The defence against this philistine and Pharisaical enemy was dissociation. The French dug in to Frenchness: not the territory but the terroir , as Roger says, "a quintessentialised idea of itself". This was a Maginot of the mind. It pitted "French living" against "the American way of life", mœurs against morals, quality against quantity, inner flame against moronic inferno, authenticity against dentistry, Rimbaud against Rambo, refinement against "Rah! Rah! Sis boom bah!" In other words, French intellectuals wagered a certain idea of civilisation against an imperious, rampageous nullity. Stendhal himself put into the mouth of one of his characters the ur-text: "American morality seems to me horribly vulgar, and when I read the works of their famous men I feel only one desire, never to come across them in the world. That model country seems to me the triumph of stupid, egotistic mediocrity - and, on pain of death, one has to pay court to it."

That howl from the 19th century can still be heard in the 21st. It carries with it a whiff of existential fear. However much Americans may seem like aliens, "'America' is us, or rather it is a part of us, everything that threatens the past, its values, its spirit," as Tony Judt put it in an earlier study of the same phenomenon. Dissociation is self- deception, founded on ignorance. Many of the most virulent anti-Americans had little or no direct knowledge of the place or the people: knowledge was not necessary for their project. Yet the Stendhalian view of American culture is a radically impoverished one, as John Gray has pointed out. "After all, how do H.L. Mencken, Ambrose Bierce or Dorothy Parker fit the stereotype of a culture without irony? How does the American genre of film noir tally with an inability to perceive tragedy? Isn't Moby-Dick an encounter with nihilism and the limits of intelligibility that's superior to anything produced in Europe? In fact - it's in American writing that one finds the most intrepid exploration of the extremes of human experience. If there is a comparable European literature, it can only be Russian." Regardless of precedence, the American genre of film noir is a fine example of "America is us" - the very miscegenation that anti-Americanism refuses to acknowledge.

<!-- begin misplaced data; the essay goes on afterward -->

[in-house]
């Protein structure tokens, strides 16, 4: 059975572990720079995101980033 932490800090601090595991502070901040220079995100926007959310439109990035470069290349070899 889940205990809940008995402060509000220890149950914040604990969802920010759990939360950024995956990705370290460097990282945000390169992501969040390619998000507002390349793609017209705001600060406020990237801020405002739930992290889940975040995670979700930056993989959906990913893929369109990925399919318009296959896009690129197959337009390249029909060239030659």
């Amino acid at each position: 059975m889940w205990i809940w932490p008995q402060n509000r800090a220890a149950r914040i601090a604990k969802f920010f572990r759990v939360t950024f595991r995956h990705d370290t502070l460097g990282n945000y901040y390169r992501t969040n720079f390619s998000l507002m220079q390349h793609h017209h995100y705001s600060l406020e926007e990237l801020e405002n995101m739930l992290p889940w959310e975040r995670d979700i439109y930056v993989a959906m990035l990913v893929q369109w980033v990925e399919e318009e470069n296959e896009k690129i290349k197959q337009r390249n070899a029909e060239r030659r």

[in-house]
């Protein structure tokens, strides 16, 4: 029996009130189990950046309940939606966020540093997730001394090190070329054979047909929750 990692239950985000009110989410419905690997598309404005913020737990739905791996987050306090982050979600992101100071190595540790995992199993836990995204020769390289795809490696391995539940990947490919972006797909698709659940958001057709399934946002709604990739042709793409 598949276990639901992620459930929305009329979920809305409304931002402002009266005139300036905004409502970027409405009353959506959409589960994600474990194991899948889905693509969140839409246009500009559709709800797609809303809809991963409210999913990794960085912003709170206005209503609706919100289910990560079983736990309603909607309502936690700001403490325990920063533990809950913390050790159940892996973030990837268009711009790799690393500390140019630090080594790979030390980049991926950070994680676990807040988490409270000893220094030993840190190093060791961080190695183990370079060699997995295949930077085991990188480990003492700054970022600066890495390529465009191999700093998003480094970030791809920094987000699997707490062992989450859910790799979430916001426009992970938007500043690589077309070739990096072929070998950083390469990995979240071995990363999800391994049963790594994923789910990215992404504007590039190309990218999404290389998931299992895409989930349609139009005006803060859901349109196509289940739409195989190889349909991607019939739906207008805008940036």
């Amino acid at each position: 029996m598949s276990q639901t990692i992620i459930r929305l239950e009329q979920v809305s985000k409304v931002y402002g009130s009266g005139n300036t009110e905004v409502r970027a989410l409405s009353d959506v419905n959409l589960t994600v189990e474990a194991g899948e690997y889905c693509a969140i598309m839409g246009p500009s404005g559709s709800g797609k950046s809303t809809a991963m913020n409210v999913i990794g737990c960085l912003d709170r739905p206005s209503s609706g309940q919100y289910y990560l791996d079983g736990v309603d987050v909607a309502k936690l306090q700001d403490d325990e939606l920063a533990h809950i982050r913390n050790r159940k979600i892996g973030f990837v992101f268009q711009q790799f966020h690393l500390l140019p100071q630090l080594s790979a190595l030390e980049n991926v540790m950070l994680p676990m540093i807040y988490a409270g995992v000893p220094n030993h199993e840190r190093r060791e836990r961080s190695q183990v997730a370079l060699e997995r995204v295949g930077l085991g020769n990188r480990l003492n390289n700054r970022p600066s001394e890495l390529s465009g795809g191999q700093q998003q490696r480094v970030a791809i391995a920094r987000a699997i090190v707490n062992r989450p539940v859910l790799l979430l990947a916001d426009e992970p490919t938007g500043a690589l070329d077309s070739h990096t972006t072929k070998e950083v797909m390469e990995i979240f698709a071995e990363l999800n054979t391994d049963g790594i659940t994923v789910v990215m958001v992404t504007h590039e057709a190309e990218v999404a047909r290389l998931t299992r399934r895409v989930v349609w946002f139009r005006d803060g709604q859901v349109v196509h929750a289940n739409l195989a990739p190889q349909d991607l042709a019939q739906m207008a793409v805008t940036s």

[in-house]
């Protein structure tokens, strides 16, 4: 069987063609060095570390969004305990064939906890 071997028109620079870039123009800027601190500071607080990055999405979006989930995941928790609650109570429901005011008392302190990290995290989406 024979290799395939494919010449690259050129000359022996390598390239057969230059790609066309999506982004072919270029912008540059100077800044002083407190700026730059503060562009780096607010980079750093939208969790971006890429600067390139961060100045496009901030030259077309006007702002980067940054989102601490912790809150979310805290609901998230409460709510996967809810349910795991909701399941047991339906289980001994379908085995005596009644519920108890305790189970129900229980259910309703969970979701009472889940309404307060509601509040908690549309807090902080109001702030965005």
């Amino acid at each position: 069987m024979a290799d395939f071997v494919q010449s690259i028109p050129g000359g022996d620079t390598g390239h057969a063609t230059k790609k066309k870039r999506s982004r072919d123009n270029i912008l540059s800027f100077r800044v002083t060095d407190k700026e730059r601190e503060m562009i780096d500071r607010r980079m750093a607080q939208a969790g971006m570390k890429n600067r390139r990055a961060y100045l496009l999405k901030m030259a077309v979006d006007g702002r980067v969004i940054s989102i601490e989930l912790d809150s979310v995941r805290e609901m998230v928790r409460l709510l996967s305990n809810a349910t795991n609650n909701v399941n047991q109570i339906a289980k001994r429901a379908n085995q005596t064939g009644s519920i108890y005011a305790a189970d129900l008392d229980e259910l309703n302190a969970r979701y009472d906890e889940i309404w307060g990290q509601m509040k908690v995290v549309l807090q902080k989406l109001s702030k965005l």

The American Enemy is at once the most learned and the most playful study of a subject that cries out for both qualities. It will surely remain current for some time. And yet already one wishes for a new edition. This manuscript was completed in the immediate aftermath of 9/11; it was first published in French in 2002. The detailed treatment ends with Sartre and his cohorts in the depths of the Cold War. It is not a work of instant history. Roger glances at the outcry caused by Le Monde 's gesture of solidarity, "We are all Americans"; but the rich relations of the Iraq War are denied him. The translation is fluent enough. Sometimes it seems too insistently (and anachronistically) idiomatic - "next up were the blacks", "an ironic take", "a wake-up call for the French". On the other hand, I wonder whether the nuance of un type is captured by the rather plonking English equivalent.

The American Enemy is a French book in American clothing. Roger's sardonic voice is irresistible. "I am not so bold as to think these pages might hasten its demise; but if it should last, this genealogy will not have been useless: after all, even anti-Americanism should be enlightened."

Alex Danchev is professor of international relations, Nottingham University.

The American Enemy: The History of French Anti-Americanism

Author - Philippe Roger
Publisher - University of Chicago Press
Pages - 509
Price - £22.50
ISBN - 0 226 72368 2